Most of the investments in our retirement accounts are ridiculously simple. We own a LOT of shares of Vanguard’s 2045 Target Index Fund (which Vanguard lovers know is just a dead-simple combination of their Total Stock/Bond, and Intl Stock/Bond funds that are designed to stay within “age appropriate” asset allocation ratios). We own a fair number of shares of lowish cost SP500 tracking mutual fund, and a lowish cost bond fund.
But there’s one that’s less simple. And, as a result, more expensive. It’s an energy industry mutual fund and I chose it when I set up my 401K at my current job in late 2008. The fund is not an awful one, but certainly not as cost-efficient as most of our other investments. And still, I chose to include it. Why?
My Relationship With Energy Prices
Continue reading Our Revised Energy Hedge
Welcome to our January 2014 Balance Sheet!
We use the structure of a monthly income statement and balance sheet in tandem to make sure we are keeping our expenses low and planting our pennies wisely. If you’re not already tracking your finances using these two methods, go to mint.com and get started today! If you have any questions about how we do this just post a comment and we’ll be sure to help!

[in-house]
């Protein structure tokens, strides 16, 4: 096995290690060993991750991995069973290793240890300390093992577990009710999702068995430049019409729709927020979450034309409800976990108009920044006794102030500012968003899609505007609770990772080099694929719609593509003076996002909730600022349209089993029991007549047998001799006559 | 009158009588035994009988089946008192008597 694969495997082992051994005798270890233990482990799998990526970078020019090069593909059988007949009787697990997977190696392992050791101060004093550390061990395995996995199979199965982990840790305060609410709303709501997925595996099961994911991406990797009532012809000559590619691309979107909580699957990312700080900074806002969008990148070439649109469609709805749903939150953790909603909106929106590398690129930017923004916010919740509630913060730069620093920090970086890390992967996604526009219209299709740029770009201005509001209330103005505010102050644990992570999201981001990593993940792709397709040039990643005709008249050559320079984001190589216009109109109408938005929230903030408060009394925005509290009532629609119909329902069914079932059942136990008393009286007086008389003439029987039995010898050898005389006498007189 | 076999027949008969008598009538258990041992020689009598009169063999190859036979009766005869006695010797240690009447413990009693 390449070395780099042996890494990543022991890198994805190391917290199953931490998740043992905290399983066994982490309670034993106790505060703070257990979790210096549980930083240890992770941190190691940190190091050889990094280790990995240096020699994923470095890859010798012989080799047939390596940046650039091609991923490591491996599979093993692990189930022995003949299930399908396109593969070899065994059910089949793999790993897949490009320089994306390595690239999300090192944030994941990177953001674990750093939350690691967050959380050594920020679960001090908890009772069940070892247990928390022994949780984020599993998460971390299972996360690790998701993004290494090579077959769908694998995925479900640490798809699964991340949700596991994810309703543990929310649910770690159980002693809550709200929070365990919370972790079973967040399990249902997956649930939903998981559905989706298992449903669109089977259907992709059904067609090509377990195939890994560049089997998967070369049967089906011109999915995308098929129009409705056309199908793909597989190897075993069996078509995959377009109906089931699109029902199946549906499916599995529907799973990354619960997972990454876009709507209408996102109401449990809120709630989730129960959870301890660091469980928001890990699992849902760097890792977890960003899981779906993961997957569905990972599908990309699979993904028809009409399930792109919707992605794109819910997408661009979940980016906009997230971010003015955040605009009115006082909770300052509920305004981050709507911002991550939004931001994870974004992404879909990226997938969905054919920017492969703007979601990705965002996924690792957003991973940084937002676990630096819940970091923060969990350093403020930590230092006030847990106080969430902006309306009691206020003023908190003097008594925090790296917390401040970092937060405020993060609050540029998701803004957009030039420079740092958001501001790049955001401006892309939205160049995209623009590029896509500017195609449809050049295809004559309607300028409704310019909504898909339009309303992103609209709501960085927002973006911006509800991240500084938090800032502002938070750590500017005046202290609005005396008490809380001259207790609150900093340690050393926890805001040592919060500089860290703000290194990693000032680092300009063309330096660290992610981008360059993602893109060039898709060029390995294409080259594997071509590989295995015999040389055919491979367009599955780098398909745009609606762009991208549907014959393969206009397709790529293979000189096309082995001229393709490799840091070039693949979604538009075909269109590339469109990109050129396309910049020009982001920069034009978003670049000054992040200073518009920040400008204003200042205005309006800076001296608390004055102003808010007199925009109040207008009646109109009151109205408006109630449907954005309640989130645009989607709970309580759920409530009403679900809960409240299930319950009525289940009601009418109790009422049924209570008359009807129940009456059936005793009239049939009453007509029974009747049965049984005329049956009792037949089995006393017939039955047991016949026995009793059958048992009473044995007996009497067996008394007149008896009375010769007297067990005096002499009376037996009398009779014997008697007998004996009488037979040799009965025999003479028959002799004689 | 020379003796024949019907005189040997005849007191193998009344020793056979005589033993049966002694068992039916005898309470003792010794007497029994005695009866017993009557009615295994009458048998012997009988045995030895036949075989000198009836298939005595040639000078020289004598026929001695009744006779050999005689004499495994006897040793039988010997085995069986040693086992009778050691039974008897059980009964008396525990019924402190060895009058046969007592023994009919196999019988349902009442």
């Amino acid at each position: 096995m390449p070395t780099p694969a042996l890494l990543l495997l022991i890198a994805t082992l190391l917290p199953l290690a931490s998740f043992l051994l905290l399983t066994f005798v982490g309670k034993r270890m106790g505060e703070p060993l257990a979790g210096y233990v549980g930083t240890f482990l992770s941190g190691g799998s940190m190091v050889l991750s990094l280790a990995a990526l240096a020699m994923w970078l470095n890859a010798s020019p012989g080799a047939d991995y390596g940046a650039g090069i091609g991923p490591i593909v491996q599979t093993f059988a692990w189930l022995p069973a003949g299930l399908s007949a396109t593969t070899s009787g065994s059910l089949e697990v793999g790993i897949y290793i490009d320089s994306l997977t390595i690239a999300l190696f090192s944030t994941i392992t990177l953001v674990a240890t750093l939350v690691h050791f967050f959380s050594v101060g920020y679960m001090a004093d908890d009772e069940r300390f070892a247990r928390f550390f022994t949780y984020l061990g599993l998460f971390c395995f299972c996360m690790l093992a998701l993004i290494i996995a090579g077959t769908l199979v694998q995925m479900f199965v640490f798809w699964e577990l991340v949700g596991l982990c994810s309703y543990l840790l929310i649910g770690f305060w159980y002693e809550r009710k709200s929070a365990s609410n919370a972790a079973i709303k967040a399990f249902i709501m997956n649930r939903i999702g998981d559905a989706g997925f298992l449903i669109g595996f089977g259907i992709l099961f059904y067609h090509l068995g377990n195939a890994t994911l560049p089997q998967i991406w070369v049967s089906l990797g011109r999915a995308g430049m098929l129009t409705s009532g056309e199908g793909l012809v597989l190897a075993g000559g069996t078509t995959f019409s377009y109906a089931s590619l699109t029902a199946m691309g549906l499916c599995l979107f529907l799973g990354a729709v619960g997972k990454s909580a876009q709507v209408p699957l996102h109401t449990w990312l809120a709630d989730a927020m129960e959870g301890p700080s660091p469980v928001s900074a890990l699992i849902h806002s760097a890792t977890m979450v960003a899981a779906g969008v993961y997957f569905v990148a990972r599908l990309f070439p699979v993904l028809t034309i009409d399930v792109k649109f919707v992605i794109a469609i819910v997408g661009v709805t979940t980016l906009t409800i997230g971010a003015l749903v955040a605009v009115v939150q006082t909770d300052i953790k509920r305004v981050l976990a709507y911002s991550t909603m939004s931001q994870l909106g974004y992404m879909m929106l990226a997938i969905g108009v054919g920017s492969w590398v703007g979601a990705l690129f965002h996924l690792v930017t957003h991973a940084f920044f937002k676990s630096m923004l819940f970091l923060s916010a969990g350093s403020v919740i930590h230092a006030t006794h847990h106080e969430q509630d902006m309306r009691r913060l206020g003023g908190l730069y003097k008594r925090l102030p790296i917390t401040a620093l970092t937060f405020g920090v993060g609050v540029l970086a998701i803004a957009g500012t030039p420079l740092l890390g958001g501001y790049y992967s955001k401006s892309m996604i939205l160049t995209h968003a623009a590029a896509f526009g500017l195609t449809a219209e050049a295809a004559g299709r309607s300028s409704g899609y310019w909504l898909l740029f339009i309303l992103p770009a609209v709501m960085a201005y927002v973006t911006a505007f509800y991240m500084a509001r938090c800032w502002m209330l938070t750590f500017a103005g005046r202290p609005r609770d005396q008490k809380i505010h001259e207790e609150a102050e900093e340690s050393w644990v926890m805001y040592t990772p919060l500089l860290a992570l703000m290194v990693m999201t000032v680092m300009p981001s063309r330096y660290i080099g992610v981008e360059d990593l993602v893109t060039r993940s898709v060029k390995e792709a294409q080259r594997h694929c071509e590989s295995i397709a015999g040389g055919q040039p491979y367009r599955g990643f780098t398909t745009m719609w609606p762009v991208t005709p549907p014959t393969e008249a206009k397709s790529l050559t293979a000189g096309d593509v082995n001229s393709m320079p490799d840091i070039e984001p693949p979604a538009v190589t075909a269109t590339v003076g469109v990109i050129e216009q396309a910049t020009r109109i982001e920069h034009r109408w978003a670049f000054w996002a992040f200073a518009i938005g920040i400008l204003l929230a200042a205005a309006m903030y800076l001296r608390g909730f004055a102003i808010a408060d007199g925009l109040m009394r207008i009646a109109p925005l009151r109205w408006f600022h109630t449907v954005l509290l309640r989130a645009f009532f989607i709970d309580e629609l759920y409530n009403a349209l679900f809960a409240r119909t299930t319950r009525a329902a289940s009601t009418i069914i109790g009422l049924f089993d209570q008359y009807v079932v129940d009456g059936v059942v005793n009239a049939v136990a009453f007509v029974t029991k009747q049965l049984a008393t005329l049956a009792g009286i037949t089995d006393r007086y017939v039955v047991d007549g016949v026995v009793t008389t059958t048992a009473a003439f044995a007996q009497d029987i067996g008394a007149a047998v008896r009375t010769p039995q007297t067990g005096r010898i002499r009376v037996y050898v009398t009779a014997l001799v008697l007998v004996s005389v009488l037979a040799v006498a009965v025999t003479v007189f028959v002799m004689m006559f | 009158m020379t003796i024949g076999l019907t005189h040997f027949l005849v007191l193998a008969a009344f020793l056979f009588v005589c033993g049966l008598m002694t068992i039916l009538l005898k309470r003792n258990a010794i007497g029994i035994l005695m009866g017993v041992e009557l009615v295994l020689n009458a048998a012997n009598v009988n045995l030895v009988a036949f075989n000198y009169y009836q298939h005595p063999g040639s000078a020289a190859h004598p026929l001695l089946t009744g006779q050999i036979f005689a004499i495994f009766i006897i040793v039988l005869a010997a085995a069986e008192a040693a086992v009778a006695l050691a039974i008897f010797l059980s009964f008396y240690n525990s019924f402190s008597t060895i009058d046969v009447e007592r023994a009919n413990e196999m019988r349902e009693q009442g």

Kindof a lot of action on the balance sheet this month. This month was a pretty big win for us.
That in mind… a bit crazy is the fact that we actually just hit the average for household net worth in this country, which was about $673.5K/household as of a few months ago. That’s $77.3 trillion / 114,761,359 households, and illustrates pretty well the difference between AVERAGE and MEDIAN, since the MEDIAN household net worth is just $10.9K according to this NYT piece. (That seems extraordinarily low, so if someone has another source/number please share!)
For our balance sheet, most of the action was on the assets side, where we had some increases and some decreases…
- First things first, I totally won the He Said/She Said poll on writing down the cars’ values (in politics it would have been considered a “landslide”), but we still compromised. Mr PoP’s car is now listed at $0 on our list of assets, so this was a decrease of $7.4K.
- We updated the market value of our rental duplex that I had neglected to do for over a year… that resulted in an increase of $33K.